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UNFPA in consultation with the Ministry of Haj and Religious Affairs (MoHRA) and the Supreme Court (SC) developed a strategy based on which, a small number of religious leaders from provinces and districts are sensitized and trained as facilitators, to form a core group. Strong, credible, and respected figures, these facilitators then conduct sensitization workshops in their locations and train replicators. The trained and sensitized groups of religious leaders and Mullahs will then conduct awareness activities in the villages through normal mosque gatherings or village gatherings.

Over the decades, globally UNFPA has partnered with "agents of change" across faith traditions globally. Agents of change are those individuals in communities, who have leverage with many people and are able and willing to bringing about change in societies. The concept is based on an equal partnership between UNFPA and faith leaders rather than the faith leaders being agents of the UNFPA agenda.

Since 2007 UNFPA in partnership with MoHRA, SC and Ministry of Women's Affairs (MoWA), has campaigned for elimination of VAW and improvement of women's access to (reproductive) health services. This campaign addresses the following issues:

1. Definition of healthy family relationships; Discussion on the relations between couples, mother-in-law and daughter-in-law, children and the extended family; illustration of strong Islamic families; practical suggestions for having a healthy family i.e. guidance on how to develop and maintain a functional family unit; common family problems and solutions.
2. Practical suggestions for coping with difficult situations and emotions e.g. strategies for anger management, problem solving, etc.
3. Alternatives to violent behaviour using specific examples: e.g. a series of typical situations where violence occurs and ideas for prevention. Demonstration of the negative impact of VAW on families, communities, and the country.
4. Reduction in Maternal Mortality by means of birth spacing and family planning. Referencing to the Holy Quran and the ‘Hadiths' (teachings of Prophet Muhammad PBUH).
5. Harmful traditions of society affecting women and family life, and how to learn from Islam to improve the situation.
The first sensitization and advocacy workshop took place in December 2007 for 55 religious leaders from seven provinces. This was followed by training 70 religious leaders from ten more provinces and 34 provincial directors of MOHRA, in Kabul in 2008. The second phase was then rolled out in provinces, where the trained religious leaders for all 17 provinces conducted workshops for selected religious leaders from districts in these provinces, and organized awareness activities in pilot villages.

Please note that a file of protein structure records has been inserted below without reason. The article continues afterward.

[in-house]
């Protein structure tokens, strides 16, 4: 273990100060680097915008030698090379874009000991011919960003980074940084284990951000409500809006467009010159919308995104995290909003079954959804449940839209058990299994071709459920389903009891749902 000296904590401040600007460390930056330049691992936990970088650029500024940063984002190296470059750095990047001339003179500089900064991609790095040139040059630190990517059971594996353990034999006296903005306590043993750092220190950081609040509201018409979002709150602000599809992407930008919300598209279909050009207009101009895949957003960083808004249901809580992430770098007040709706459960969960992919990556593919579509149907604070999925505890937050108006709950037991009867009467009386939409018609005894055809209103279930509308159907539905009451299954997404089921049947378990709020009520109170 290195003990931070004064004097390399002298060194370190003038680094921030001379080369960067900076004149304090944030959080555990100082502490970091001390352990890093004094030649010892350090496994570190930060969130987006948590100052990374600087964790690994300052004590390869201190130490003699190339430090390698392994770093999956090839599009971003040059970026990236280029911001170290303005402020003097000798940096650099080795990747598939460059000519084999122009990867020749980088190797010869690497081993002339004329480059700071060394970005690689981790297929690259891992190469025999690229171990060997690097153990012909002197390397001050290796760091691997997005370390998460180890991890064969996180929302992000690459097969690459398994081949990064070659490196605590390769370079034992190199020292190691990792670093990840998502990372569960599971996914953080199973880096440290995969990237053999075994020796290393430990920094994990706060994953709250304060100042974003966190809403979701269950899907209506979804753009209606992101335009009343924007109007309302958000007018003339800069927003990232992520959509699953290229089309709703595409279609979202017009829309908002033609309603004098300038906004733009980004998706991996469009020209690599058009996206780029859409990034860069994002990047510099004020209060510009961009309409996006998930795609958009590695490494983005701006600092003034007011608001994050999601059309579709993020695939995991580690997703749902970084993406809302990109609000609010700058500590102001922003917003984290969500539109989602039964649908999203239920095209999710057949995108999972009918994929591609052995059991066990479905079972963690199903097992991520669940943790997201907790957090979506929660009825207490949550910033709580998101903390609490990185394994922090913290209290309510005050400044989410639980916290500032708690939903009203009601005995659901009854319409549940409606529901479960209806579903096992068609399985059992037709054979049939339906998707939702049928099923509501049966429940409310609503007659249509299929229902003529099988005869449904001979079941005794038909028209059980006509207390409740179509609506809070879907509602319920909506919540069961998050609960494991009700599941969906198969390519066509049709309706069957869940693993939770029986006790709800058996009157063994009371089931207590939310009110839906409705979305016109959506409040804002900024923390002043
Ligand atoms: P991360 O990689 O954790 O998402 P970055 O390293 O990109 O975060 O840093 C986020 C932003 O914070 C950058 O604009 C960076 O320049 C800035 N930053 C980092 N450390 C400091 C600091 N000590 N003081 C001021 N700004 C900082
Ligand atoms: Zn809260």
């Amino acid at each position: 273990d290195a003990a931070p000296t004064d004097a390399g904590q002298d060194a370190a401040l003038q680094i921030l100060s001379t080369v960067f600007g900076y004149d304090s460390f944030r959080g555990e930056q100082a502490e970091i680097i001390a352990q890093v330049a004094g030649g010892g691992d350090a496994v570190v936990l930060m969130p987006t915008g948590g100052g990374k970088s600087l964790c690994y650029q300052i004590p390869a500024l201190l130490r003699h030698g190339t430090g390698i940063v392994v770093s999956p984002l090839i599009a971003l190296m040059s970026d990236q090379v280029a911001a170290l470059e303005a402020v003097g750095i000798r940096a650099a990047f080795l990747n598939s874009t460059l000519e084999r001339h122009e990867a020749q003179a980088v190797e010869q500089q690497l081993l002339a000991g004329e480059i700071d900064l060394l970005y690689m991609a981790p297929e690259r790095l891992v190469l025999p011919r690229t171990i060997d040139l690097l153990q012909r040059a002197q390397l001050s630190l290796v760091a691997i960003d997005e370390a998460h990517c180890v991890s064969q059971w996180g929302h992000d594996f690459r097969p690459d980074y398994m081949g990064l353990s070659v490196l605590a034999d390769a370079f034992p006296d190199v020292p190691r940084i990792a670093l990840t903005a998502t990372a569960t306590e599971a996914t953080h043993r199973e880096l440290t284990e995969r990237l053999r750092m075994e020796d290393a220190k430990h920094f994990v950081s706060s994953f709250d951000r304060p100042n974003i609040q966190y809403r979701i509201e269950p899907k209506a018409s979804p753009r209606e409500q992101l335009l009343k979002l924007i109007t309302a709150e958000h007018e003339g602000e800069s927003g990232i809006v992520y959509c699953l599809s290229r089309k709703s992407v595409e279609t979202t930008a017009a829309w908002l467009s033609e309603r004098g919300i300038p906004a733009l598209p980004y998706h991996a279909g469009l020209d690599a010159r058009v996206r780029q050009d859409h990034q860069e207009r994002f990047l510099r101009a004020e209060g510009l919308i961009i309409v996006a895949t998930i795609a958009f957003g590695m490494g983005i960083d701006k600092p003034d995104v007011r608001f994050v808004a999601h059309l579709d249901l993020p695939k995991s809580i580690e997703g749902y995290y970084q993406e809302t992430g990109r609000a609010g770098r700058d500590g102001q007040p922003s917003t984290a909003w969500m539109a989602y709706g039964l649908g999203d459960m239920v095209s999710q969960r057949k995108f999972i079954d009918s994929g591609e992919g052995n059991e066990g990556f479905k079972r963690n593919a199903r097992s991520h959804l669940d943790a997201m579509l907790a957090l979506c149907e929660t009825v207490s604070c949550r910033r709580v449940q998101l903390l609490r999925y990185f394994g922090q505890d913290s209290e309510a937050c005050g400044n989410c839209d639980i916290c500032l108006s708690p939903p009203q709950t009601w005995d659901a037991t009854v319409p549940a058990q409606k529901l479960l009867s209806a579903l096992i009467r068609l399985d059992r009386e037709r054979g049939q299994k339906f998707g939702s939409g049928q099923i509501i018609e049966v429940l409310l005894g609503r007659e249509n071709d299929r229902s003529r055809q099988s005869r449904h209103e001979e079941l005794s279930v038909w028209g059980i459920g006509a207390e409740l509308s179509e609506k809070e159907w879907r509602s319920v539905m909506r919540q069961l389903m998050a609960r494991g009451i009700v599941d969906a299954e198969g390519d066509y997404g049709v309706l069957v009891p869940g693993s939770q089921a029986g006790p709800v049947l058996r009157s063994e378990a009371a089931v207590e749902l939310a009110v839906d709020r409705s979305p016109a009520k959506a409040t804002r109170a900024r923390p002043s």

The advocacy and awareness campaign needs to be a continuous process to be sustained over several years, in order to observe any tangible positive change in community behaviour. UNFPA is committed to supporting this project for the coming four years according to the third Country Program Action Plan (2010-2013).

In 2011, based on the approved Annual Work Plan, a baseline study will be conducted to determine the position of religious leaders in communities, on themes such as women rights, domestic violence, birth spacing, harmful tradition, and child marriage, in order to better target the interventions of the program. Based on the findings, UNFPA and MoHRA will develop resource material to help religious leaders address these issues with full understanding, from the Islamic perspective.

UNFPA, in collaboration with partners, has produced and translated a book that highlights Islamic guidance on the above issues. The capacity building of MOHRA staff in management, leadership, monitoring, and data collection is planned, and has been partly implemented.

UNFPA Afghanistan with the support of the Arab States Regional Office (ASRO), and as part of the South-South cooperation, will send a group of authors to Al - Azhar University of Egypt. This group drafted the "Health Family Fortunate Society" book, which contains references from the Holy Quran, saying of the prophet (PBU), and prejudices on the above issues will be reviewed by the Al - Azhar scholars, and will be reconciled to standards agreeable in the Muslim world.

UNFPA also participated in a recent experience exchange with the Kyrgyzstan and Mongolia Country Offices to see how UNFPA Kyrgyzstan works with religious leaders. In the more open environment in Kyrgyzstan and the open enthusiasm of religious leaders involved in trainings there, a more open approach on sensitive topics can be pursued than is possible in Afghanistan. Nonetheless, the challenges to best replicate, scale up, and roll-out widely such programs, remains.